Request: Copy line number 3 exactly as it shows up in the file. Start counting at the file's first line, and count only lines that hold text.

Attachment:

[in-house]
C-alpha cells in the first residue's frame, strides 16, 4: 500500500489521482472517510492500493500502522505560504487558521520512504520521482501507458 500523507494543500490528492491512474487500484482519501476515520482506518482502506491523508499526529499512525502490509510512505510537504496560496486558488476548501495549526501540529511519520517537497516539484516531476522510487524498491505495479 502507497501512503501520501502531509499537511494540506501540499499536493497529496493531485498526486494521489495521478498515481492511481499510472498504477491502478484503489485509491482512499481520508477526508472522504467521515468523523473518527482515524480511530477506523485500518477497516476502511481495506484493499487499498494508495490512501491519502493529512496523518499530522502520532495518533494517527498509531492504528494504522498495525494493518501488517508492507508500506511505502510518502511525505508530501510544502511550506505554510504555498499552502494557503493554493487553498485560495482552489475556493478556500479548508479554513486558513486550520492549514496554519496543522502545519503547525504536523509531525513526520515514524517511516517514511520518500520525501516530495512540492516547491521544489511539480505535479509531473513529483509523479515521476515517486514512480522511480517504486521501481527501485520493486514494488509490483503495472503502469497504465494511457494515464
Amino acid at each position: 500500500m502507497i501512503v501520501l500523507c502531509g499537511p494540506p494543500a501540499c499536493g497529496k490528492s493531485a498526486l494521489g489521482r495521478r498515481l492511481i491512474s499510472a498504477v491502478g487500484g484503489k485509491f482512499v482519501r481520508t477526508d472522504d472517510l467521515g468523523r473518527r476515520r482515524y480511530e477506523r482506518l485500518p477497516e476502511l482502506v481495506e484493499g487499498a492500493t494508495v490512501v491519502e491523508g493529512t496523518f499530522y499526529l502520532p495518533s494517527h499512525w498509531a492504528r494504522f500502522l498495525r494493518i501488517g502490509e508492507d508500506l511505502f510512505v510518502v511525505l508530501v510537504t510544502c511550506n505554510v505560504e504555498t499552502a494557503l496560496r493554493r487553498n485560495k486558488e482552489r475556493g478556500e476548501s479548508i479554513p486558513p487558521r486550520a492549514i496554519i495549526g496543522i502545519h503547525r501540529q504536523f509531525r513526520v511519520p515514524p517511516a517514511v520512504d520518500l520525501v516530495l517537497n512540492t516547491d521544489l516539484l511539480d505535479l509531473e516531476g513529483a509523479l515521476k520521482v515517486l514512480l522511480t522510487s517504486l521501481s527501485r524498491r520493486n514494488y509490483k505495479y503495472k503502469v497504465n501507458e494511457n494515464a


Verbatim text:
Amino acid at each position: 500500500m502507497i501512503v501520501l500523507c502531509g499537511p494540506p494543500a501540499c499536493g497529496k490528492s493531485a498526486l494521489g489521482r495521478r498515481l492511481i491512474s499510472a498504477v491502478g487500484g484503489k485509491f482512499v482519501r481520508t477526508d472522504d472517510l467521515g468523523r473518527r476515520r482515524y480511530e477506523r482506518l485500518p477497516e476502511l482502506v481495506e484493499g487499498a492500493t494508495v490512501v491519502e491523508g493529512t496523518f499530522y499526529l502520532p495518533s494517527h499512525w498509531a492504528r494504522f500502522l498495525r494493518i501488517g502490509e508492507d508500506l511505502f510512505v510518502v511525505l508530501v510537504t510544502c511550506n505554510v505560504e504555498t499552502a494557503l496560496r493554493r487553498n485560495k486558488e482552489r475556493g478556500e476548501s479548508i479554513p486558513p487558521r486550520a492549514i496554519i495549526g496543522i502545519h503547525r501540529q504536523f509531525r513526520v511519520p515514524p517511516a517514511v520512504d520518500l520525501v516530495l517537497n512540492t516547491d521544489l516539484l511539480d505535479l509531473e516531476g513529483a509523479l515521476k520521482v515517486l514512480l522511480t522510487s517504486l521501481s527501485r524498491r520493486n514494488y509490483k505495479y503495472k503502469v497504465n501507458e494511457n494515464a